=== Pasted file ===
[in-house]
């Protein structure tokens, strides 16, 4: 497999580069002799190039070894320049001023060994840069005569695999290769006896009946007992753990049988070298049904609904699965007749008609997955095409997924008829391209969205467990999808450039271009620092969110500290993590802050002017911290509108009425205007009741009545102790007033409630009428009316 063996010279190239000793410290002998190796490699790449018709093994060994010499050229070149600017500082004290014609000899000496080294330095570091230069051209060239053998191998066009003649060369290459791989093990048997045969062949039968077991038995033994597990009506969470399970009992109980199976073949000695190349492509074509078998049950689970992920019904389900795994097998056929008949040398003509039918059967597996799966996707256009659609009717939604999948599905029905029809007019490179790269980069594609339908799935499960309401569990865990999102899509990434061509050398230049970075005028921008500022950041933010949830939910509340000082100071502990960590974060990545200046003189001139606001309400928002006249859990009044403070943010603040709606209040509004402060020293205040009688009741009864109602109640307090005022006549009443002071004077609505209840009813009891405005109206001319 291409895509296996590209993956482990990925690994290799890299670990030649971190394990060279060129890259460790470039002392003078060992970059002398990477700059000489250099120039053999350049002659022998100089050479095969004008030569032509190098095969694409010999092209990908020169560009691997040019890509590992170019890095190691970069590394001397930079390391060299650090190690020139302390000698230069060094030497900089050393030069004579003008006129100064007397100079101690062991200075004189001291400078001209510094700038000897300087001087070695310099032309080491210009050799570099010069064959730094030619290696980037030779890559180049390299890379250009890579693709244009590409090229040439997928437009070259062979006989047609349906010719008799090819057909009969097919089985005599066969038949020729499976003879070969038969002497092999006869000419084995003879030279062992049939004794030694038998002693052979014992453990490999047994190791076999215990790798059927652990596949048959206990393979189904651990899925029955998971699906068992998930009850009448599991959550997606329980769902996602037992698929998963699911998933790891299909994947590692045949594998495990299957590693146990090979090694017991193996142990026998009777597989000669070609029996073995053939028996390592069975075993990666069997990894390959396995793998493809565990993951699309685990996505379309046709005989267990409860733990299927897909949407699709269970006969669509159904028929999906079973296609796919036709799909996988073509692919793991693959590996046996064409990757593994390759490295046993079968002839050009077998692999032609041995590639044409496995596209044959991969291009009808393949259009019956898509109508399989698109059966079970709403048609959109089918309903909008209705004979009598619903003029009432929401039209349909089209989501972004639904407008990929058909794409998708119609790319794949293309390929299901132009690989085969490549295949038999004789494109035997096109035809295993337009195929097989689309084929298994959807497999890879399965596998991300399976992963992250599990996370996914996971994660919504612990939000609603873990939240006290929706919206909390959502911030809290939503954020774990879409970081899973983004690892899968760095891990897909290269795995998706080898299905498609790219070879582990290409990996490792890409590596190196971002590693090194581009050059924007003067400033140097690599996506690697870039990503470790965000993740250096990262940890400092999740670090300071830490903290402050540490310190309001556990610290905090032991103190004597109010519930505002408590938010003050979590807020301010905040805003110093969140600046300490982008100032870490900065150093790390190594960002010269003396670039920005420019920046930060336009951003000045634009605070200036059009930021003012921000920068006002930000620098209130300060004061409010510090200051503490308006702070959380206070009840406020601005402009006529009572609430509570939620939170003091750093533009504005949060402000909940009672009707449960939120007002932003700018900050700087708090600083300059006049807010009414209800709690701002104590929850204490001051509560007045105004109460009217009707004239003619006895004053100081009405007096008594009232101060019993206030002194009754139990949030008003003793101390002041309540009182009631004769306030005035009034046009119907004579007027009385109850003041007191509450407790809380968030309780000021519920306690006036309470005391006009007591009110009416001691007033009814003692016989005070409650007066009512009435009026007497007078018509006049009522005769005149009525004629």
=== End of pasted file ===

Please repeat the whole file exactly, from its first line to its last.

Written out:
[in-house]
């Protein structure tokens, strides 16, 4: 497999580069002799190039070894320049001023060994840069005569695999290769006896009946007992753990049988070298049904609904699965007749008609997955095409997924008829391209969205467990999808450039271009620092969110500290993590802050002017911290509108009425205007009741009545102790007033409630009428009316 063996010279190239000793410290002998190796490699790449018709093994060994010499050229070149600017500082004290014609000899000496080294330095570091230069051209060239053998191998066009003649060369290459791989093990048997045969062949039968077991038995033994597990009506969470399970009992109980199976073949000695190349492509074509078998049950689970992920019904389900795994097998056929008949040398003509039918059967597996799966996707256009659609009717939604999948599905029905029809007019490179790269980069594609339908799935499960309401569990865990999102899509990434061509050398230049970075005028921008500022950041933010949830939910509340000082100071502990960590974060990545200046003189001139606001309400928002006249859990009044403070943010603040709606209040509004402060020293205040009688009741009864109602109640307090005022006549009443002071004077609505209840009813009891405005109206001319 291409895509296996590209993956482990990925690994290799890299670990030649971190394990060279060129890259460790470039002392003078060992970059002398990477700059000489250099120039053999350049002659022998100089050479095969004008030569032509190098095969694409010999092209990908020169560009691997040019890509590992170019890095190691970069590394001397930079390391060299650090190690020139302390000698230069060094030497900089050393030069004579003008006129100064007397100079101690062991200075004189001291400078001209510094700038000897300087001087070695310099032309080491210009050799570099010069064959730094030619290696980037030779890559180049390299890379250009890579693709244009590409090229040439997928437009070259062979006989047609349906010719008799090819057909009969097919089985005599066969038949020729499976003879070969038969002497092999006869000419084995003879030279062992049939004794030694038998002693052979014992453990490999047994190791076999215990790798059927652990596949048959206990393979189904651990899925029955998971699906068992998930009850009448599991959550997606329980769902996602037992698929998963699911998933790891299909994947590692045949594998495990299957590693146990090979090694017991193996142990026998009777597989000669070609029996073995053939028996390592069975075993990666069997990894390959396995793998493809565990993951699309685990996505379309046709005989267990409860733990299927897909949407699709269970006969669509159904028929999906079973296609796919036709799909996988073509692919793991693959590996046996064409990757593994390759490295046993079968002839050009077998692999032609041995590639044409496995596209044959991969291009009808393949259009019956898509109508399989698109059966079970709403048609959109089918309903909008209705004979009598619903003029009432929401039209349909089209989501972004639904407008990929058909794409998708119609790319794949293309390929299901132009690989085969490549295949038999004789494109035997096109035809295993337009195929097989689309084929298994959807497999890879399965596998991300399976992963992250599990996370996914996971994660919504612990939000609603873990939240006290929706919206909390959502911030809290939503954020774990879409970081899973983004690892899968760095891990897909290269795995998706080898299905498609790219070879582990290409990996490792890409590596190196971002590693090194581009050059924007003067400033140097690599996506690697870039990503470790965000993740250096990262940890400092999740670090300071830490903290402050540490310190309001556990610290905090032991103190004597109010519930505002408590938010003050979590807020301010905040805003110093969140600046300490982008100032870490900065150093790390190594960002010269003396670039920005420019920046930060336009951003000045634009605070200036059009930021003012921000920068006002930000620098209130300060004061409010510090200051503490308006702070959380206070009840406020601005402009006529009572609430509570939620939170003091750093533009504005949060402000909940009672009707449960939120007002932003700018900050700087708090600083300059006049807010009414209800709690701002104590929850204490001051509560007045105004109460009217009707004239003619006895004053100081009405007096008594009232101060019993206030002194009754139990949030008003003793101390002041309540009182009631004769306030005035009034046009119907004579007027009385109850003041007191509450407790809380968030309780000021519920306690006036309470005391006009007591009110009416001691007033009814003692016989005070409650007066009512009435009026007497007078018509006049009522005769005149009525004629």